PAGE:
On August 15th, the PCGN is hosting a community garden picnic & garden tour. Join us to meet & share food with fellow community gardeners, share some stories of your gardens & get inspired by other local gardens! For more information see the PCGN website or contact firstname.lastname@example.org
Check out this month's issue of Pearl Magazine for an article "Promoting crop diversity and long-term food security through time-tested farmer knowledge", By Shannon Mak. The article on pg. 12 features an interview with urbantomato, and the magazine features many great articles about local food, entertainment & arts
Believe it or not, it is mid-July already, and that means it is almost time to get into some serious seed saving. Here are some photos of some seeds coming along out in the gardens:
These are some snap peas going to seed. The plant starts to brown & die back, & the pea pods themselves start to yellow & swell with pea seeds (peas!). I would leave the peas on the plants for a week or more after this point. Collect the pods & let them dry on a screen . . . . next year, you'll have more peas to plant!
This is a photo of spinach going to seed. As with all greens, when they are done producing (or they bolt), they will send up a flower stock. This flower stock is what will eventually yield seed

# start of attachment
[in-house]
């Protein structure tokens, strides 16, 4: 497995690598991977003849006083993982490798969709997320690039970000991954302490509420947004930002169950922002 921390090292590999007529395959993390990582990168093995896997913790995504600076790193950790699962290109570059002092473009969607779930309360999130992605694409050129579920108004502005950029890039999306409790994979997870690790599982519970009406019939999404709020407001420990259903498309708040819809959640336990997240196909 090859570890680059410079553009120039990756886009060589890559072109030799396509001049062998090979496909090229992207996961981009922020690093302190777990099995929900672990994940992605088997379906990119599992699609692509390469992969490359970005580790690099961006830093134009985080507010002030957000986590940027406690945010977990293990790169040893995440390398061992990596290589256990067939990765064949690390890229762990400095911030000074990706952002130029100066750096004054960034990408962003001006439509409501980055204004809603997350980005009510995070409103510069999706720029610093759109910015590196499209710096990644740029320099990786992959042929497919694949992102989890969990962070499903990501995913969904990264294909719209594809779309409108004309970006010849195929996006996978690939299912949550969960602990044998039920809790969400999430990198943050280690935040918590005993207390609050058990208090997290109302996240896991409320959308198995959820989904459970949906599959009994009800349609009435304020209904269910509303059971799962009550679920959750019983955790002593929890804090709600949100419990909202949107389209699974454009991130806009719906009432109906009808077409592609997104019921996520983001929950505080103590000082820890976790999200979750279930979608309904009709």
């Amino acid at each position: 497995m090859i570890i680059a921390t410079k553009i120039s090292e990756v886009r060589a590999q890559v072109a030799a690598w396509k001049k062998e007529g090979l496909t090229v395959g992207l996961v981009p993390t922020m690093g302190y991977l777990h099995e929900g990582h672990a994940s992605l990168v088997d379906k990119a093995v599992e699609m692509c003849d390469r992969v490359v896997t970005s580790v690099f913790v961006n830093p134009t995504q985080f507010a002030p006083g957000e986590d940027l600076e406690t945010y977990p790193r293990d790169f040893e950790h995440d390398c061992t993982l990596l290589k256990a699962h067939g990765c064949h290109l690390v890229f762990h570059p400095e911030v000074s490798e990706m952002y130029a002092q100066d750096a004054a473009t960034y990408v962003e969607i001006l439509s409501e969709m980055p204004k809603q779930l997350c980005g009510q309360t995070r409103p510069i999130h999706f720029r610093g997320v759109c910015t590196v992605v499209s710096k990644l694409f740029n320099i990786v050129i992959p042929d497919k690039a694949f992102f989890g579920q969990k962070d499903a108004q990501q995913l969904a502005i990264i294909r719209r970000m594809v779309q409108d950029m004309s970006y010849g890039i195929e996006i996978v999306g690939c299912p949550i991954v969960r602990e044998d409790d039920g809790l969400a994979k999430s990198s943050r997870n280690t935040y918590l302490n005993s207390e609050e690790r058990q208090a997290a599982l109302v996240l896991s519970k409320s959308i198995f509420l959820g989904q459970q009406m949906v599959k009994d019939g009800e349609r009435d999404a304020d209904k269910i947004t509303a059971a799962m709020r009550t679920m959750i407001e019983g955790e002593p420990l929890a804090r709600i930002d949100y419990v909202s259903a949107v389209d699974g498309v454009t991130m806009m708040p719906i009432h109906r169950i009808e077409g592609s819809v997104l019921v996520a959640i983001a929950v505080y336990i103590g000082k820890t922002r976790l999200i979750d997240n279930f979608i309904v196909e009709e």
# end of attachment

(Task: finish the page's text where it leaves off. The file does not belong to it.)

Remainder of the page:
These are radishes going to seed. You can see the pods forming out of the purpley flowers
More lettuce creating seed pods . . . wait till the pods go from green to brown before harvesting . . .
Okay, so with this season of unprecedented growth, comes a unique set of problems. I have had many a customer & friend tell me that their tomatoes are going crazy or growing out of control . . . .
Suckering Your Tomatoes 101
When your tomato plants are growing like crazy, it is a good idea to "sucker" them. This will help the plant direct vital energy into creating & ripening tomatoes, as opposed to growing more & more greenery . . . . Living up to their name, these "suckers" are sucking energy away from the fruit of your plants . . .
Step #1- Locate the sucker -
The "Sucker" is the growth that appears in the crotch between the stem & a branch (it is the portion of the plant that my fingers are grasping in the picture below:
Step #2 - Snap off the "sucker". If you break it between your thumb & forefinger, you should be able to get smooth snap
Step #3 - Repeat throughout the plant, and enjoy the fruits of your labour in the harvest to come . . . . You may have to continue this process throughout the summer
My Lakefield plants have not started to grow a lot of "suckers" yet, but I will post a before & after photo of suckering at the Havelock garden when I have done it!